If these eggs were to hatch, assistant curator R. A. Grigg would have had some strange new exhibits for Midland’s Huronia Museum, largely devoted to displays of Indian lore and early pioneer life in North Simcoe. The big object in the centre is a cream-ish coloured ostrich egg, surrounded by two black emu eggs. Donated to the Museum by Miss Riddell, of Toronto and Go-Home Bay, the eggs were part of a collection made by her father, a sea captain. [ This photo was taken at the front desk of the old Huronia House Museum, the James & Charlotte Playfair home, note the  staircase behind.]

Many examples of early native handicrafts were recently donated to Huronia Museum by Miss Riddell of Toronto and Go-Home-Bay. Many of them were obtained by her late father, a sea captain. Getting a close look are Jane Upper, daughter of Mr. & Mrs. C. Upper, Grimsby and John Cranston of Midland. 

  • The headline, Midland Free Press August 28, 1957; Lake Shipping Grain Slump Causes Early Layoffs For Local Tars [tar is an informal name for a seaman] The slump in Great Lakes grain shipments, attributed to the 723,000,000 bushel glut on the market, has hit North Simcoe district sailors, a National Employment Service official told this newspaper yesterday that approximately 22 local sailors are affected by the grain situation. He said the group represents about five per cent of the total registered mariners at the NES Midland office.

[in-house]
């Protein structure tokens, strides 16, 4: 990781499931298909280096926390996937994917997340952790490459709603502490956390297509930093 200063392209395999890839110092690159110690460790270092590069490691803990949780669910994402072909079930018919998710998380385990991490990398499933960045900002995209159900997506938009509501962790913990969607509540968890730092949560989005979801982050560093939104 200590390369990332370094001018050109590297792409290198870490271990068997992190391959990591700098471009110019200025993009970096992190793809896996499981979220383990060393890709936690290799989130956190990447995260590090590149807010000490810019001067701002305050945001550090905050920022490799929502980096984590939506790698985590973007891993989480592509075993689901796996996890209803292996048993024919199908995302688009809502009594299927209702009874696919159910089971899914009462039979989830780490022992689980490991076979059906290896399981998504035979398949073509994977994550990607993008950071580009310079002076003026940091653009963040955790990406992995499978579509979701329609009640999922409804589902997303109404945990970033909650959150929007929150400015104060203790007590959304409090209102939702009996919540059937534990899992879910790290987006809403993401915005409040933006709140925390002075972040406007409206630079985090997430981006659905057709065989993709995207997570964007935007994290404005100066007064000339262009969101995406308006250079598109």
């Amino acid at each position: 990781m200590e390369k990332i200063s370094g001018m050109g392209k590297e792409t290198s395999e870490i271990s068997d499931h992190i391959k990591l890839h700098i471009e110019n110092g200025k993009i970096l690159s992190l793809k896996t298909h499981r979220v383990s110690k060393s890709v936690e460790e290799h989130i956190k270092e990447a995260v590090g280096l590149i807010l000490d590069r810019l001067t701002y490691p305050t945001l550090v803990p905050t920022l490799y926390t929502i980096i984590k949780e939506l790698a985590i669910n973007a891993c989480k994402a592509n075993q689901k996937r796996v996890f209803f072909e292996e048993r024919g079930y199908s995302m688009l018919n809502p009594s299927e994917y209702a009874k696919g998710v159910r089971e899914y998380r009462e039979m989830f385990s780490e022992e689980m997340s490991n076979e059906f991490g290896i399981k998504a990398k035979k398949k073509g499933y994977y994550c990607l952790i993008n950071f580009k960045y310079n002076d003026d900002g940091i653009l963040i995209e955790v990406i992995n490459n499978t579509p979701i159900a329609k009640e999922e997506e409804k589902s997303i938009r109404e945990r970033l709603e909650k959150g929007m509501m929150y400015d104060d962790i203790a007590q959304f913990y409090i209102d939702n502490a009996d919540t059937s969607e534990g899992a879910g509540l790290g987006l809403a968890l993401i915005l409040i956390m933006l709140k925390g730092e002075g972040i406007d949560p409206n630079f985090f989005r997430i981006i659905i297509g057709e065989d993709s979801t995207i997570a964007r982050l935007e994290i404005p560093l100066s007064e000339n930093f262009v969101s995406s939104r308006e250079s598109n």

• The headline, County Herald August 30, 1957; Near Beer Consumption Rapped by Cadi In Penetang Case. Magistrate Kenneth A. Cameron indicated in Penetang court yesterday he would not differentiate between the controversial beverage “near beer”, and the regular product as far as minors are concerned. Asking that the press take particular note of his stand on the matter, the magistrate said: “It is my understanding that ‘near beer’ is an alcoholic beverage within the meaning of the act, and that will be the attitude of this court.
  • There are still some honest people in the world, according to Penetang Police, who had a concrete example last week. According to Sgt. L. Robillard, a Barrie salesman came into the office carrying a bank deposit bag which apparently contained a fair sum of money. He explained that he had found it between his car and one parked alongside. Police found the owner of the bag, a Penetang business concern, and returned it before the firm had time to report the loss.
  • Students at Midland-Penetang District High School copped three out of four Dominion-Provincial Bursaries allotted to Grade 13 graduates in Simcoe County. Winners of the three top bursaries of $500 each are Myrna Bannon of Vasey, Jeanne Sauvé of Penetang and Joe Tersigni of Port McNicoll. The bursaries are awarded on the basis of scholastic ability.